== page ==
Plasmodium yoelii

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Plasmodium yoelii
Scientific classification edit
Domain: Eukaryota
Clade: Diaphoretickes
Clade: TSAR
Clade: SAR
Clade: Alveolata
Phylum: Apicomplexa
Class: Aconoidasida
Order: Haemospororida
Family: Plasmodiidae
Genus: Plasmodium
P. yoelii
Binomial name
Plasmodium yoelii
Landau, Michel and Adam, 1968

Plasmodium yoelii is a parasite of the genus Plasmodium subgenus Vinckeia. As in all Plasmodium species, P. yoelii has both vertebrate and insect hosts. The vertebrate hosts for this parasite are mammals.


This species was described in 1968 by Landau, Michel and Adam. Three subspecies are recognised: P. y. killicki, P. y. nigeriensis and P. y. yoelli.


  • P. yoelii 17XNL[1]


This species occurs in Africa.


The natural vectors of this species are not currently known. One possible is the female Anopheles mosquito which serves as a vector for Plasmodium vivax.


This species infects Thamnomys rutilans.


P. yoelii impairs immune responses including impairing responses to other pathogens. Fewer granulocytes move out from the bone marrow and in a separate action induces the rodent's own heme oxygenase 1 (HO-1). Although HO-1 induction is a tolerance response by the host to malaria – preventing damage caused by the host's own immune response – the reduced reactive oxygen species production takes away a weapon vital to fighting some unrelated microbes. Cunnington et al. 2012 find mice tolerating P. yoelii 17XNL do not clear coinfections with other pathogens as easily as they normally would.[1]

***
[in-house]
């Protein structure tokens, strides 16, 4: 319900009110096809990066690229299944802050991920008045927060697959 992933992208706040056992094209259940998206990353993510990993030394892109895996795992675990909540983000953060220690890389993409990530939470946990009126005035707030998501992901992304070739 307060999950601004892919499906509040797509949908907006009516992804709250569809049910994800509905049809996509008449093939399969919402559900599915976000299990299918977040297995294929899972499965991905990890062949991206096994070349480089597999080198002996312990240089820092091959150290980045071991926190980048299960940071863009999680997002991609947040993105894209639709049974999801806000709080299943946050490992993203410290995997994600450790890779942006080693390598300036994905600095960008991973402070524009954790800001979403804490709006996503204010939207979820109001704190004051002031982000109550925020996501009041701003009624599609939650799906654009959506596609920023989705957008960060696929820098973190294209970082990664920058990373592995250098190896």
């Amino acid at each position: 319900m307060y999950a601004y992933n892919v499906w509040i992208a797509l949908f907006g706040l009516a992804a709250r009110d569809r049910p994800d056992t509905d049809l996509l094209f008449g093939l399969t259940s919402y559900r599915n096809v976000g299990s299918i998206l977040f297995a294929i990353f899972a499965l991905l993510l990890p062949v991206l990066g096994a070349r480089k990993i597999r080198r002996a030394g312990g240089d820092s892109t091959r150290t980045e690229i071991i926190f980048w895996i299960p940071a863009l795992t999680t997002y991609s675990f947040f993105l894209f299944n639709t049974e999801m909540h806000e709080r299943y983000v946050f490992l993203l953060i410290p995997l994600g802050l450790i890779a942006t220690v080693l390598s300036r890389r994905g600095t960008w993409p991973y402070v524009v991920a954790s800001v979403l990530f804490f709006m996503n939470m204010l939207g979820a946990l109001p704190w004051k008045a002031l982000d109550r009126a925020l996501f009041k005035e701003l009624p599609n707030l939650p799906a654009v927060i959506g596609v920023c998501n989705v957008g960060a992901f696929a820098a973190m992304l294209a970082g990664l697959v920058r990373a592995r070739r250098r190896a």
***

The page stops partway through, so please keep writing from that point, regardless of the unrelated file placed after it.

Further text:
It is used in the laboratory to infect mice, as a model of human malaria, particularly with respect to the immune response. It is advantageous to have a whole-animal model of malaria because often it is difficult to know which factors to study in vitro, particularly in a complex system like the immune system. Moreover, for many experiments it is not ethical or practical to use humans.

One of the special things about this particular model is that it has two strains with vastly different pathogenicity. These are generally referred to as the "lethal" and "non-lethal" strains of the species. Comparison of these two strains can be used to deduce which factors may contribute to more serious malaria infections in humans.


  1. ^ a b Moxon, Christopher A.; Gibbins, Matthew P.; McGuinness, Dagmara; Milner, Danny A.; Marti, Matthias (2020-01-24). "New Insights into Malaria Pathogenesis". Annual Review of Pathology: Mechanisms of Disease. Annual Reviews. 15 (1): 315–343. doi:10.1146/annurev-pathmechdis-012419-032640. ISSN 1553-4006. PMID 31648610. S2CID 204882296.

Further reading[edit]

External links[edit]

Information about the genome and genes of P. yoelii